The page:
City leaders love the idea of a major convenience store and gas station on the east side of the downtown, greeting gamblers and visitors as they enter or exit Cripple Creek.
But unfortunately, it may take an emergency ordinance to assure that the project, proposed by American Gaming, owners of the Wildwood casino, gets built before the end of the year
Last week, plans for the center, which has already received the preliminary green light for a conditional use permit, hit a bump in the road due to technical issues surrounding the vacation of an alley and in addressing some of the concerns of nearby residents. Plus, city leaders found themselves somewhat perplexed by the presentation for the casino group, which displayed plenty of consultant studies and possible scenarios, but didn’t outline too many specific details for their particular project. The council didn’t feel comfortable in advancing the plans for a final site plan.
As a result, the project, located off Hwy. 67, directly across from the Wildwood, was tabled until the July 15 meeting. At that time, the city council will revisit the final site plan and will address a regular ordinance for vacating an alley and in passing emergency actions.
At issue are concerns over relinquishing a city alley in the project area and addressing concerns regarding signage, noise, lighting and access onto Bison, where several nearby residents are located.
The development, expected to operate on a 24/7 basis and to be named the Wildwood General Store, will include eight Phillips 66 gas pumps, a 3,500 square-foot store area and a Duncan Donuts hub, based on preliminary plans. In order for the project to move forward, the development has to obtain a conditional use permit and final site plan that addresses ways it can grapple with impacts for nearby residents. The main hurdle for the Wildwood is that the proposed store location abuts a residential area.
Following a lengthy hearing last week, city leaders expressed optimism about the developers’ ability to address these hurdles. But they were somewhat divided over whether they should implement an emergency law that could move the project forward at a faster speed without going through additional hearings.
Kevin Werner, general manager of the Wildwood, urged city leaders to take the emergency route. Otherwise, he contended that the project may not get completed this year and that a half-built development could pose negative impacts on nearby residents and present safety hazards.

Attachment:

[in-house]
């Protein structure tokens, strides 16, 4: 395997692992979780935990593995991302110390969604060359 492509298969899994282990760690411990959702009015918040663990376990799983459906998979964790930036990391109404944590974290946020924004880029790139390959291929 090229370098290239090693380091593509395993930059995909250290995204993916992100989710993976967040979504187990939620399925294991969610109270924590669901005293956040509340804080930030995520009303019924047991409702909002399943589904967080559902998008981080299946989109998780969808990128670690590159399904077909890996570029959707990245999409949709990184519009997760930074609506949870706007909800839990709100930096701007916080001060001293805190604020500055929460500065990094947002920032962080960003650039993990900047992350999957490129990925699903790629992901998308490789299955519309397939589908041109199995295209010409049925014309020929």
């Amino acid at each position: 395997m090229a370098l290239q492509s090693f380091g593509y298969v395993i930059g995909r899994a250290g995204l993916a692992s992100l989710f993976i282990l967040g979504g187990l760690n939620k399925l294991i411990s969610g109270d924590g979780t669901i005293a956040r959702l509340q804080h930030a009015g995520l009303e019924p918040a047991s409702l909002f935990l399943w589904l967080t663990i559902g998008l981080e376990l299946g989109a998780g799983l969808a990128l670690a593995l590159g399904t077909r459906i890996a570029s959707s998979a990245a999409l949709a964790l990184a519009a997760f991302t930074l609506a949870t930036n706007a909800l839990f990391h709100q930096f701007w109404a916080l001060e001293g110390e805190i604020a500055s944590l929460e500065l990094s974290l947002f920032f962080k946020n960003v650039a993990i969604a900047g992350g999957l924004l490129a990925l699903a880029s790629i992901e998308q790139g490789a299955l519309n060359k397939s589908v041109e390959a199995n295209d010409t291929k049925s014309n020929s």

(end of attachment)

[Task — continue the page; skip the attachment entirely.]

“Is there a way to expedite that?” asked Werner. “We are making a pretty good investment in time and money.” Plus, he warned city leaders that Cripple Creek is extremely weather sensitive from a construction standpoint with a limited window of opportunity. “Any delays create risks and liabilities,” he added.
Werner’s comments got the endorsement of Cripple Creek City Administrator Ray DuBois. “It may be in the best interest to move quickly,” said DuBois.
That said, city officials stated they have to go through certain regulatory processes to make the project legal.
The city council appeared satisfied with how the Wildwood was planning on addressing some of the concerns regarding the project’s potential impacts on nearby residents. But some sought more details, such as designs for the specific signage and a sound barrier wall they plan to construct. “I don’t see a design in what you are implementing,” said resident Lawrence Myers, who lives right next to the proposed store.
Myers didn’t have any problems with the developer’s conceptual plans, but indicated more details have to be presented, including how they plan to address storm water management.
The convenience hub in some ways would replace a former Total Station outlet that was a popular stopping point for gamblers, visitors and residents, prior to the construction of the Wildwood. The town’s only current gas station hub is located on the west side of Cripple Creek off Teller One. This is a somewhat inconvenient spot for many gamblers and visitors, who access Hwy. 67.
Although there has been strong pro-convenience store and gas station sentiment locally, not everyone is thrilled with the project.
During public comment last week, resident Jerry Englehart, a frequent speaker at city meetings, told the council they may want to think twice about approving a big gas station outlet at this location. He cited a number of safety concerns and stated that such an outlet would fit better near the Cripple Creek Heritage Center or in the Gillett Flats area. “There were over 8,000 gas station fires reported to fire departments in 2014. Going back to 1992, there were an average of over 5,000 per year, but for unknown reasons, this number has been trending upward in the past three to four years…These gas station fires cause relatively few casualties, but cost millions in property damage,” stated Englehart.
Englehart said this fear is even more pronounced at a high altitude area like Cripple Creek.
His comments, though, made little impact on the council. In fact, some of these claims became the source of jokes when the main consultant for the project, Clint Darnell, made his presentation. “Did any of them (the gas stations you have proposed and designed) blow up,” quipped Councilman Chris Hazlett.